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If I want to say, check that an int is between two certain numbers, would it be better to implement it without exceptions like so:

int a; //example in C++, but translate into your language of choice...
cin >> a;
if(a < 0 || a > 5)
    cout << "You must enter in a number between 0 and 5 inclusive!" << endl;

Or with exception in a try-catch block?

try
{
    int a;
    cin >> a;
    if(a < 0 || a > 5)
        throw "You must enter in a number between 0 and 5 inclusive!" << endl;
}
catch(string msg)
{
    cout << msg << endl;
}
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1  
I would at least change it to if ((unsigned)a > 5) either way. ;-) – R.. Dec 1 '10 at 5:14
    
@R.. dunno if I did it wrong, but unfortunately your method doesn't seem to work? codepad.org/dsLGf2ec – wrongusername Dec 3 '10 at 17:38
    
What's wrong? 4294967291 is greater than 5, so the conditional will catch -5 as out-of-range, like it should. – R.. Dec 3 '10 at 18:03
    
@R.. oh yes, haha, stupid me... thanks so much, that code will save me a lot of typing! – wrongusername Dec 3 '10 at 20:39
up vote 2 down vote accepted

Neither is 'better'. How to deal with anomalous conditions, errors, etc. totally depends on the exact circumstances and design of your code. Try-catch blocks are great for when an error should cause the following code to be skipped. On the other hand, when you want to let the user know about the problem but continue anyways by, say, assuming a default value, then try-catch may not be appropriate.

Additionally, some programs are designed with custom error-handling code so that errors and anomalies can be logged and recorded, and to ensure the program can fail gracefully. If you are working with that kind of system, you may not be using 'throw' at all, but instead something like ErrorHandler.logError("Something went wrong!");

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The question is 'Can the function decide how to handle bad/invalid/out of bounds input?'. If it can than no error should be raised, else raise an error.

'Is this something exceptional?'. Disks filling up and causing filesystem errors can be hard to know how to deal with. Bad user input may not be so unusual and can probably be handled through regular code.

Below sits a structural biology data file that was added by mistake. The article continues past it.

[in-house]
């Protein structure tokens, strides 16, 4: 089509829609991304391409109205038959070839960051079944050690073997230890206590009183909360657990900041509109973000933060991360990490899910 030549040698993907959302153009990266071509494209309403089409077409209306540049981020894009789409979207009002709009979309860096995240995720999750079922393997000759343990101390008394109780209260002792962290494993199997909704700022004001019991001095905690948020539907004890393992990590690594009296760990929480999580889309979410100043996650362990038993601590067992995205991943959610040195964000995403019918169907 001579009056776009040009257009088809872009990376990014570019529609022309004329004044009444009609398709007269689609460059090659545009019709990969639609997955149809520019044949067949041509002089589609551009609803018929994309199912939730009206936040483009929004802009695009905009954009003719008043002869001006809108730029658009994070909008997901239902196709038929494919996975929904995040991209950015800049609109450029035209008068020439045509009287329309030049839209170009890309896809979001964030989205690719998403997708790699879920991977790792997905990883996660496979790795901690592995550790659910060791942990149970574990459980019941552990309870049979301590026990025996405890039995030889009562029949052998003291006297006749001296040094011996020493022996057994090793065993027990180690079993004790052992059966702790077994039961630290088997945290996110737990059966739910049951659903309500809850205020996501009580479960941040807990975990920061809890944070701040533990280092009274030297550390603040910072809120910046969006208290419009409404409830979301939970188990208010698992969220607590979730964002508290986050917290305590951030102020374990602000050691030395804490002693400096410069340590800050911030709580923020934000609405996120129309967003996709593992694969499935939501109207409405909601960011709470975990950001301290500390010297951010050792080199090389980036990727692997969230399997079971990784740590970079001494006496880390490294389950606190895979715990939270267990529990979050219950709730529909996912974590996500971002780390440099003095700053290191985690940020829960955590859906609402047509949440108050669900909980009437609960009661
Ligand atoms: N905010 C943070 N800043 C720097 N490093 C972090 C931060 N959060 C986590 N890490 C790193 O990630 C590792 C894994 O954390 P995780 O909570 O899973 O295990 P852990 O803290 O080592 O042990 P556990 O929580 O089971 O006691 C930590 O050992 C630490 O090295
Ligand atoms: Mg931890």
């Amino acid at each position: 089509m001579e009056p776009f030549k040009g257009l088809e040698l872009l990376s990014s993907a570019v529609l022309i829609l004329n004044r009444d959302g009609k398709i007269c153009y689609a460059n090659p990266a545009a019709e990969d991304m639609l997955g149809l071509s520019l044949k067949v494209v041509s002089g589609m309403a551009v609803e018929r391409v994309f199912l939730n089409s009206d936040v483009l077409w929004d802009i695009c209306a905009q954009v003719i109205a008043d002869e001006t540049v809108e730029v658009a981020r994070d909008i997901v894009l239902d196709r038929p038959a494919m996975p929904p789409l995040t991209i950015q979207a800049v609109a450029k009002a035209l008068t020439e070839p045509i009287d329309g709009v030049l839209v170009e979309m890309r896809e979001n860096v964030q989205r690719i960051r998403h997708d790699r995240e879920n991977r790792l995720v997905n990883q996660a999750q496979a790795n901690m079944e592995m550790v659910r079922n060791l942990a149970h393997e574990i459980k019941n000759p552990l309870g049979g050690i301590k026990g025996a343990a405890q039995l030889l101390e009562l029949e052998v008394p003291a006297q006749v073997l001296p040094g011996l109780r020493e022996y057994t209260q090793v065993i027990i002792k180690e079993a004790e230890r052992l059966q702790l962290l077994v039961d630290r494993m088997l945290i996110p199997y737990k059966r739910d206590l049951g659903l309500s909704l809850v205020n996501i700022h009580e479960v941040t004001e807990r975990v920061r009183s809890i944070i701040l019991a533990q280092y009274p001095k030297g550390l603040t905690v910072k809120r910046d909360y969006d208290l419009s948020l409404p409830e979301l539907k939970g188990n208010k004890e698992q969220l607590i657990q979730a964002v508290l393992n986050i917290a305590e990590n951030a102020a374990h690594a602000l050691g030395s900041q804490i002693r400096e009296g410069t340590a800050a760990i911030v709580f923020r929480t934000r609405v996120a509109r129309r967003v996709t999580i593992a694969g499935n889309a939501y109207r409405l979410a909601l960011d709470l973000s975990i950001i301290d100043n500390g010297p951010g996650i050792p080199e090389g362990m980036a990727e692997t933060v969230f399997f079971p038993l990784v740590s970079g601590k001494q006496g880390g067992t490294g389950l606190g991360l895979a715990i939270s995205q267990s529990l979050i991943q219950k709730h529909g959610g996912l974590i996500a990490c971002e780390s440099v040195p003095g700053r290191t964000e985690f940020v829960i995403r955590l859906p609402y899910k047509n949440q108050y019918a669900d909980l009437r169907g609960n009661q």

Exceptions are an extremely powerful tools to get code back on track. However, they break up code flow and can make the regular program logic less readable.

Normally an exception would peculate up to the caller function. In the example you give, you immediately catch your own error - so there is not much point to throw an error. You could just as easily print the line and be done with it.

In the example above it would seem like the function should be able to handle input errors, since it is also asking for the data and knows the bounds of the data. But that may not always be true, and depends on design and intention also.

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Depends on your goals, and depends on the language (you listed this as language agnostic.) In C++ exceptions are pretty expensive, so you should be careful how you use them. My rule is that if the error is user visible then you can use an exception. However, many people will disagree. Basically there are a number of different schools of thought.

In the C# world, where I mainly work, Exceptions are very inexpensive, and so that can be used much more widely, for a much wider range of error handling.

In the particular example you give, it depends on what might cause the error. If it is user validation error (as it seems to be) then an exception would be appropriate. If it is a normal part of the program flow, then return codes would be more appropriate.

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